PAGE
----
Vigilant veterans of Kratos‘ adventures will have realised by now that April’s biggest release isn’t your usual God of War.
Yes, there’s a boy. Yes, Kratos has a soft side now. But this is more than narrative — the new God of War is wielding different tools to engage players. It creates a whole new kind of fun — a kind we’re just starting to psychologically understand.
This is called “tend and befriend,” and Atreus is the key.
Not Your Typical God of War
The God of War developers have clearly been playing hit games in the franchise’s absence. While the combat system takes some heavy cues from Dark Souls (minus important elements like stamina), the storytelling side is reading directly from the CliffsNotes of The Last of Us.
There’s the child, and the father figure. A hostile world threatening to assault both the child’s innocence and physical body. There’s all the growth that happens in such a world, from the child who becomes a warrior, and also from the father who, let’s face it, needs to grow the hell up as well.
Even specific moments from The Last of Us are recreated in God of War. In recent preview sessions, we saw the specific instant Atreus kills a man for the first time — a mirror image of the classic fight in which Ellie first helps you fight back.
Atreus is good at scampering away from danger, but there will be moments — both in gameplay and in cutscenes — when he is in danger. Much of the game’s tension and plot momentum comes from this.
Rated AM For Actually Mature
This is a fundamental change of what God of War is “about.” The spotlight is mostly taken off revenge, brutality, and epic deicide. Now, this is about growth, family, and keeping those you love safe. It’s an emulation of the games which have been most successfully exploring the role of protector. The Last of Us with Ellie, and The Walking Dead with Clementine.
At first glance, this is perhaps just a different, more aged version of a male fantasy. Gamers have grown, so the logic goes, as have their tastes. If you were old enough to watch Kratos battling Ares, you’re old enough to have a wife of your own. You’re old enough to have made your own little Calliopes.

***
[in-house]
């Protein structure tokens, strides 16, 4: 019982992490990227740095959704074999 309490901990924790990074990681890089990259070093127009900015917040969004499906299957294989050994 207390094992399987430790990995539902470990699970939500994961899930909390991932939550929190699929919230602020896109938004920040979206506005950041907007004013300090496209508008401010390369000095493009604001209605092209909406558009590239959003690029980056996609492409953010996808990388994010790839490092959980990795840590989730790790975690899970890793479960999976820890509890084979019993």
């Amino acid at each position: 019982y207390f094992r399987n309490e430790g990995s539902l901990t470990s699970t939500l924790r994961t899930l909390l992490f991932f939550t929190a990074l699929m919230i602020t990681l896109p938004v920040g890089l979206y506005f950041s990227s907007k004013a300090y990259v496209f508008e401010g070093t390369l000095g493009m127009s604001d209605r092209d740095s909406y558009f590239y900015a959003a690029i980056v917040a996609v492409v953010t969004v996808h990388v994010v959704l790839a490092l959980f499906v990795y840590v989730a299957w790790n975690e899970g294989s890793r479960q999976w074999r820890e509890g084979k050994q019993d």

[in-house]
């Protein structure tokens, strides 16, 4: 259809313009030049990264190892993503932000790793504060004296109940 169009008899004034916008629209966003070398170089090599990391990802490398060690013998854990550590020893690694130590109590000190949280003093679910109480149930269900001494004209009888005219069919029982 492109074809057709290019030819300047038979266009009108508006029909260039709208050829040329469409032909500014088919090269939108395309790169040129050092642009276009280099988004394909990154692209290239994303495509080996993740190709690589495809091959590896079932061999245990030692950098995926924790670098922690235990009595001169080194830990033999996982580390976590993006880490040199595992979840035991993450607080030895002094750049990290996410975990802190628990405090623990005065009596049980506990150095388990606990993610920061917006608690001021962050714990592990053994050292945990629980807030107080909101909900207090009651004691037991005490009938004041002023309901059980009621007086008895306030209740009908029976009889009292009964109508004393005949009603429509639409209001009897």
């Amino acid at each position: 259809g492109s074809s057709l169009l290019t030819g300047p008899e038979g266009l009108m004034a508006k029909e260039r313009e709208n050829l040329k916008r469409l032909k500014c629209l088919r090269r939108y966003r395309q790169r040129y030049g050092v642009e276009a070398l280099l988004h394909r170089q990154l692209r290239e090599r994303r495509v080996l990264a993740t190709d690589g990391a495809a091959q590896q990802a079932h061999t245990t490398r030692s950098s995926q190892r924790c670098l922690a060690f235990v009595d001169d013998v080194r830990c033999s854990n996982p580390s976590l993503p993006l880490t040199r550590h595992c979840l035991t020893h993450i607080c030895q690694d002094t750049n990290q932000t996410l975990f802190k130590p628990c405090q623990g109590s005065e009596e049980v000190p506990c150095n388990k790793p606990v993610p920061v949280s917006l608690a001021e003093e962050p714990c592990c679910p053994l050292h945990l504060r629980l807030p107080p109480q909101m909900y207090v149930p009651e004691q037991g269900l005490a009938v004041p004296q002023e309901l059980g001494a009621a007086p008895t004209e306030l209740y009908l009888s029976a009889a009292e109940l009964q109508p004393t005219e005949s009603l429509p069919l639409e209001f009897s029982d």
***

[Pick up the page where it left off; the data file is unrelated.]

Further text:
Collectively, we’ve moved from a power fantasy to a protector fantasy. From dudebro to dadbro.
In reality, this is far more than a gendered evolution. It’s a new “kind” of fun that challenges the publicly accepted psychological wisdom, and one that game designers are only recently starting to exploit.
At the recent Game Developer’s Conference in San Francisco, veteran game designer and creative director on For Honor, Jason VandenBerghe, spoke about the drives and motivations that keep players from becoming bored. He believes we’re uncovering a new one.
Somewhere in between the instant gratification that titillates players — such as explosions or witty lines — and the longer, larger motivations that seek to satisfy players — providing mastery or relatedness — lie the moment-to-moment “drives” that keep us interested.
We know a lot about those types of instant gratification, and we know a lot about the long-term motivations. We know less about what happens in-between.
For God of War, the formula has been solid for years. Brutal, visceral combat and executions for the short-term appeal. Mastery and memorable kills as long-term motivations. In-between those, all the usual, proven drives for an action game used to be in effect — but the new God of War is adding more.
Researching Drives Has Been Risky
We don’t know a lot about this new type of fun for a reason. Research into this has traditionally come with a high level of risk, both in terms of funding and the scientist’s career.
“You could be the scientist who proves games are addictive, for example, or proves that they’re not. But do you want to be that person? Would you want to be embroiled in that controversy?” asked VandenBerghe.
There are several drives that games use to keep us hooked. A horror game might make great use of curiosity. A nasty narrative twist might activate your need for vengeance. The key with these drives is they have a chemical element — it’s not something we’re in control of.
“Our drives live in this strange zone between what we would call physical reflex — things like dodging — and what we think of as ourselves,” says VandenBerghe. “Our drives are things that happen TO us.”